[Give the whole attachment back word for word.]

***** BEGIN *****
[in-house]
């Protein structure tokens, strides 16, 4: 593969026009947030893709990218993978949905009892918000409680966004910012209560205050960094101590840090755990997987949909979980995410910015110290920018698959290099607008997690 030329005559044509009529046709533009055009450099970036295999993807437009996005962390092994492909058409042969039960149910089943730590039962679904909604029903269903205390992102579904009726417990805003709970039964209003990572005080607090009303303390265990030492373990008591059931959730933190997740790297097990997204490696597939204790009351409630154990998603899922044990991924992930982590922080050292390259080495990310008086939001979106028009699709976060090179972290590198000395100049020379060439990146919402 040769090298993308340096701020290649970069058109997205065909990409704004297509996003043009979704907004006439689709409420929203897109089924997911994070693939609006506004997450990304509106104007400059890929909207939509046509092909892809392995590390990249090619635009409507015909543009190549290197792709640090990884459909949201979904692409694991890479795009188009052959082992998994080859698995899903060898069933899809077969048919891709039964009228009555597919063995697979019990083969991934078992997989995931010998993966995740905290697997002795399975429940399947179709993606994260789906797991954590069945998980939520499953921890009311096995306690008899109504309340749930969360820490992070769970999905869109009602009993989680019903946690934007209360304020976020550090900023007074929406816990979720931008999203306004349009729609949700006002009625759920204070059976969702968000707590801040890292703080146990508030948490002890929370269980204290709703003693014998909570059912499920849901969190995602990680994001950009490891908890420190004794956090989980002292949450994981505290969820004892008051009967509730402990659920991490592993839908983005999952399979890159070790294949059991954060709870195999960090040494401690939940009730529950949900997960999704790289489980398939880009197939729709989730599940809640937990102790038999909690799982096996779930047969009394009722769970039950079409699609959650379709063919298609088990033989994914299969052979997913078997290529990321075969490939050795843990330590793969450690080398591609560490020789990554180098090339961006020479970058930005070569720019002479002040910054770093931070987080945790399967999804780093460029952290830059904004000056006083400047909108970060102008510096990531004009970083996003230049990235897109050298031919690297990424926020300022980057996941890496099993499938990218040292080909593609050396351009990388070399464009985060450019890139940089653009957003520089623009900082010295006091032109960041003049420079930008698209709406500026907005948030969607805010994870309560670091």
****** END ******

[in-house]
């Protein structure tokens, strides 16, 4: 593969026009947030893709990218993978949905009892918000409680966004910012209560205050960094101590840090755990997987949909979980995410910015110290920018698959290099607008997690 030329005559044509009529046709533009055009450099970036295999993807437009996005962390092994492909058409042969039960149910089943730590039962679904909604029903269903205390992102579904009726417990805003709970039964209003990572005080607090009303303390265990030492373990008591059931959730933190997740790297097990997204490696597939204790009351409630154990998603899922044990991924992930982590922080050292390259080495990310008086939001979106028009699709976060090179972290590198000395100049020379060439990146919402 040769090298993308340096701020290649970069058109997205065909990409704004297509996003043009979704907004006439689709409420929203897109089924997911994070693939609006506004997450990304509106104007400059890929909207939509046509092909892809392995590390990249090619635009409507015909543009190549290197792709640090990884459909949201979904692409694991890479795009188009052959082992998994080859698995899903060898069933899809077969048919891709039964009228009555597919063995697979019990083969991934078992997989995931010998993966995740905290697997002795399975429940399947179709993606994260789906797991954590069945998980939520499953921890009311096995306690008899109504309340749930969360820490992070769970999905869109009602009993989680019903946690934007209360304020976020550090900023007074929406816990979720931008999203306004349009729609949700006002009625759920204070059976969702968000707590801040890292703080146990508030948490002890929370269980204290709703003693014998909570059912499920849901969190995602990680994001950009490891908890420190004794956090989980002292949450994981505290969820004892008051009967509730402990659920991490592993839908983005999952399979890159070790294949059991954060709870195999960090040494401690939940009730529950949900997960999704790289489980398939880009197939729709989730599940809640937990102790038999909690799982096996779930047969009394009722769970039950079409699609959650379709063919298609088990033989994914299969052979997913078997290529990321075969490939050795843990330590793969450690080398591609560490020789990554180098090339961006020479970058930005070569720019002479002040910054770093931070987080945790399967999804780093460029952290830059904004000056006083400047909108970060102008510096990531004009970083996003230049990235897109050298031919690297990424926020300022980057996941890496099993499938990218040292080909593609050396351009990388070399464009985060450019890139940089653009957003520089623009900082010295006091032109960041003049420079930008698209709406500026907005948030969607805010994870309560670091």